Although there is a well developed and carefully planned policy for forest management, there is apparently at present too little manpower to see to it that it is properly implemented. To illustrate this point, they told us that while Germany has one forester for every one thousand hectares, Sarawak has only one for every 100.000 hectares. We understood that this problem was not so much due to the lack of funds as the slow and grinding process of negotiations with the Federal Government in whose hands it is to allocate the necessary pensionable positions. Common sense would seem to suggest that this dilemma could be remedied simply by reducing the logging quota to match the capability of the present number of staff available, but this solution might not be attractive to the politicians or the holders of timber concessions!
In 1990, the official estimate for logged timber was 18.6 million m3 (of which apparently 12.5 million m3 was from timber concessions, the rest from clear fellings for agricultural purposes and for palm oil plantations). This figure, we were assured, would gradually come down to meet the sustainable yearly logging quota of 9.2 million m3 recommended by the ITTO Report.
The Report emphatically and repeatedly warns that : "the policies for sustained yield timber management could be in place but their implementation might fall down so badly that logging operations, instead of being the harvesting and regenerating phase of management, virtually eliminate the capacity of the residual forest to sustain the planned yield. Sustained yield would thus be the policy, as the government claims, but not the practice, as the critics claim".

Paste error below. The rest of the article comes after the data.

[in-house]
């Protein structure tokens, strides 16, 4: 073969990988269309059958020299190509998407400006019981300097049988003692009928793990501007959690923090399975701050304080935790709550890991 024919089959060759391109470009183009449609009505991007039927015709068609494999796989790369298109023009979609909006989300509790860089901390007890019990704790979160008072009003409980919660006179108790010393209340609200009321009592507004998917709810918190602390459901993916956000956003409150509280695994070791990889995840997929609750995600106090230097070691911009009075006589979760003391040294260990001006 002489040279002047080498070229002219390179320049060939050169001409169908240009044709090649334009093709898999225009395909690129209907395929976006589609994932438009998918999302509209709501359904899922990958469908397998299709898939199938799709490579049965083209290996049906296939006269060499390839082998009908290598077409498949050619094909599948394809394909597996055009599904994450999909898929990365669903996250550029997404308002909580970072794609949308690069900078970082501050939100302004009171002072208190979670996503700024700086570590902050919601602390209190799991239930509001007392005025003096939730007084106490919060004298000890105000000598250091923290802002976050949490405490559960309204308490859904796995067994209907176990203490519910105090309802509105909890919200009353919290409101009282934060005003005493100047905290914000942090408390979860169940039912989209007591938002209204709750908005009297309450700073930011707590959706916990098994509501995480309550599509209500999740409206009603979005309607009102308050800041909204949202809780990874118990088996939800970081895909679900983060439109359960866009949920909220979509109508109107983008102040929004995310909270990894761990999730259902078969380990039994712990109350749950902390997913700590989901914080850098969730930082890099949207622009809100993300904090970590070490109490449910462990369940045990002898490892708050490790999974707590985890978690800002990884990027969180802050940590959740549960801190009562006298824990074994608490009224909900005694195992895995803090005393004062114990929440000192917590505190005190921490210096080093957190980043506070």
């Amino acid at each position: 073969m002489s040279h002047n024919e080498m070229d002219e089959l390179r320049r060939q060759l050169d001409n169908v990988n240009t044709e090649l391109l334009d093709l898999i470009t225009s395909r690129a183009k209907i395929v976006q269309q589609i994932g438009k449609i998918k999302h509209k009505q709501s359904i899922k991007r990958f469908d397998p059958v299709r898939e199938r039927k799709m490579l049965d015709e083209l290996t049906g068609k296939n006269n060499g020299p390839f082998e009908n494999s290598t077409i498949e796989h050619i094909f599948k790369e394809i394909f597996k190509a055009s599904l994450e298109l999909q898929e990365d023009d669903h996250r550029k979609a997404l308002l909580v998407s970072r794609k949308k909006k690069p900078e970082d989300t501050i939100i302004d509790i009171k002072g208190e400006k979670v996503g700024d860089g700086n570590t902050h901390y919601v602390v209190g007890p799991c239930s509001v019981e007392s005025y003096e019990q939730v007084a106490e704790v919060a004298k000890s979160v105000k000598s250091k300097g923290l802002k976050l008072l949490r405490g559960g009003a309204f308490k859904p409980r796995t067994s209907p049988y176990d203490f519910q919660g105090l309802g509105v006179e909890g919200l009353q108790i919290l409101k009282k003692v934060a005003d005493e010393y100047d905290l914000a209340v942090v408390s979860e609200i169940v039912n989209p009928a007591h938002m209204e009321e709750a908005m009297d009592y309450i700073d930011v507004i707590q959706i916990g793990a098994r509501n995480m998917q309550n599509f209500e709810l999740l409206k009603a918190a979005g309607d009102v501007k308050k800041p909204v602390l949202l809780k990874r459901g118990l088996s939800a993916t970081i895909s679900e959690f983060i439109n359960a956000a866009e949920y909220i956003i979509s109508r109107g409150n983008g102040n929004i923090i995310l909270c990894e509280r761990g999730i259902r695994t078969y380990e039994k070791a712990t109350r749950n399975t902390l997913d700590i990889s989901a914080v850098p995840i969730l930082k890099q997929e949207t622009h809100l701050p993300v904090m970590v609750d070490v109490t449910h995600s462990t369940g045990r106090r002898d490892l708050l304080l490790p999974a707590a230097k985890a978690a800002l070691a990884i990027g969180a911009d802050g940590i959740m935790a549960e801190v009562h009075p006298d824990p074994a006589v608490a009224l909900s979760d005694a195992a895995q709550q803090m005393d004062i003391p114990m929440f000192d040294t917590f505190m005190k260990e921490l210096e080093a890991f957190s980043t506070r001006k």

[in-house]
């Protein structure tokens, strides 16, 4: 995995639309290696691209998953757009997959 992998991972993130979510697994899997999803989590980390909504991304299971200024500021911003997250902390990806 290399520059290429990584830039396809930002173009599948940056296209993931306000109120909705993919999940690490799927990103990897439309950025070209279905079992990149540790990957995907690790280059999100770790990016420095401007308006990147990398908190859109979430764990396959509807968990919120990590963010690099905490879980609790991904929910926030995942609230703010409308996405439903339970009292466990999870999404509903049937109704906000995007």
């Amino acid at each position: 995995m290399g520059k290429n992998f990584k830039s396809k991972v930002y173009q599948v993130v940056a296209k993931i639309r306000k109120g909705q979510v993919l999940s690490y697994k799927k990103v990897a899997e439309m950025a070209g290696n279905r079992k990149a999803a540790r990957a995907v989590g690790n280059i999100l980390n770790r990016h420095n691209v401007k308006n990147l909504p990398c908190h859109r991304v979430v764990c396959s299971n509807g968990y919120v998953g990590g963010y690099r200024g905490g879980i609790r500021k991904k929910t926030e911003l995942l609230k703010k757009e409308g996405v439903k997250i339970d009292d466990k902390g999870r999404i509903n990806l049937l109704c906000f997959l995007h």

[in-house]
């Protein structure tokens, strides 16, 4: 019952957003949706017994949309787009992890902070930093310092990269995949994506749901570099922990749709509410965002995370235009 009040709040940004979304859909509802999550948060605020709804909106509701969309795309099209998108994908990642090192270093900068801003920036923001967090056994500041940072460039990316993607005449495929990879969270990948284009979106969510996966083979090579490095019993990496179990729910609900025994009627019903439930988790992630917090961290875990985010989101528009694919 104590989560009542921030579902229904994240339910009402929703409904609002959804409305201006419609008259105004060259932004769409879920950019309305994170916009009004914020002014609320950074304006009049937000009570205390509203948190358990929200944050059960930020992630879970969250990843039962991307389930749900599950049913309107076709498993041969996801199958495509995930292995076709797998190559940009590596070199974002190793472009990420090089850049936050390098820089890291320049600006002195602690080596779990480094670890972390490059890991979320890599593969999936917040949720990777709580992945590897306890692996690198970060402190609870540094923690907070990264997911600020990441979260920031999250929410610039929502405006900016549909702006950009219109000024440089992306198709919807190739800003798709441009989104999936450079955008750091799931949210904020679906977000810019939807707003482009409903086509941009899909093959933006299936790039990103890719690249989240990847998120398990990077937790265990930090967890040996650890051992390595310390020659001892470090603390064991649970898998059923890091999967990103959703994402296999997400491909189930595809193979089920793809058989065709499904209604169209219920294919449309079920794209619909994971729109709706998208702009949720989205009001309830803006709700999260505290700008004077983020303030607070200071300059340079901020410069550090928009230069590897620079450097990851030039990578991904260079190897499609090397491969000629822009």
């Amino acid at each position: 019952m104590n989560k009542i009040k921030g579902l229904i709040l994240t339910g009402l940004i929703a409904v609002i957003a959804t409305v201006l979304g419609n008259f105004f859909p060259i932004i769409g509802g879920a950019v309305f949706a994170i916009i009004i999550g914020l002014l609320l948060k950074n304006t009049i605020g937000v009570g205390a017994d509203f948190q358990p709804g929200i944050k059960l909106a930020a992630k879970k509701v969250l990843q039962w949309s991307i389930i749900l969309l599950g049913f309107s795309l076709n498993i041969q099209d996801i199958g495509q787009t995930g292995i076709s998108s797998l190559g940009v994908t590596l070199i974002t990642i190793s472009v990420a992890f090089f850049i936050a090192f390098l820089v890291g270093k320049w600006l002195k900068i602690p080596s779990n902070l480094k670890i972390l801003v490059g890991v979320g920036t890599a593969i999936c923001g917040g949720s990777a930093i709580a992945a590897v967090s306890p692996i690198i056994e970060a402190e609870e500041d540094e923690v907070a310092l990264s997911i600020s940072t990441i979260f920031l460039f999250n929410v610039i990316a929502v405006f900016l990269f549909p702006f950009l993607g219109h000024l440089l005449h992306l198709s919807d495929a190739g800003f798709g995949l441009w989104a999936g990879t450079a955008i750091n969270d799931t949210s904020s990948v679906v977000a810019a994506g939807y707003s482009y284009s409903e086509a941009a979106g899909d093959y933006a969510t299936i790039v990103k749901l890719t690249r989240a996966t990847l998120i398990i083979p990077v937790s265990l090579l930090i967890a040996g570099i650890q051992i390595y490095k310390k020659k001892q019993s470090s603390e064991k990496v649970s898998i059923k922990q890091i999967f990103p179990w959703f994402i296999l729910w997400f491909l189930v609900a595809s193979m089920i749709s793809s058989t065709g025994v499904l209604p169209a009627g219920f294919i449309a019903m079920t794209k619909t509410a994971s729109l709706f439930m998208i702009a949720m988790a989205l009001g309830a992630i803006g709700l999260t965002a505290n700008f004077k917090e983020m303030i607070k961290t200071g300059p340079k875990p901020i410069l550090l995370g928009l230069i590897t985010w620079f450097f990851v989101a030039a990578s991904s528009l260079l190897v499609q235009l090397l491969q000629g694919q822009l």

It also states that: failure to achieve sustainable management in the hill forest puts at risk almost every object of the stated policy for sustainable use of the state forests". Of Sarawak's total rainforest area of 8.46 million hectare, 80 per cent is hill forest.
In order to help reduce the damage of logging and train forest employees a plan is underway (to which ITTO is contributing $10 million) to set up a "model concession", which is to reflect the ideal management of tropical rainforest.
Hovering over the tree tops and seeing the impact of harvest through selective felling one could not help wondering what the same scene would look like after a second or third harvesting, even if these strictly followed the recommended time interval between loggings. The Chief Minister's assurances that the sustainable logging rate of 9.2 million m3 could go on forever, because of the quick regenerating capability of tropical rainforest, did little to alleviate one's concern. However, it is reasonable to hope that the consequences of continuous timber felling will be monitored closely and that the forestry management policy will be revised accordingly.
We touched upon the question of local people and their reaction to the logging business going on in their "backyard". Did they not feel that they too should benefit? It did seem that there had been some misgivings, but that those local community leaders who had expressed disagreement with government policies had been asked to step down (1987) and new more cooperative ones were appointed. A certain sum of money was handed to each community leader, to be used for setting up small local workshops and industries, but that money often did not "trickle down". This had understandably caused some resentment among local people, but small industries are now emerging.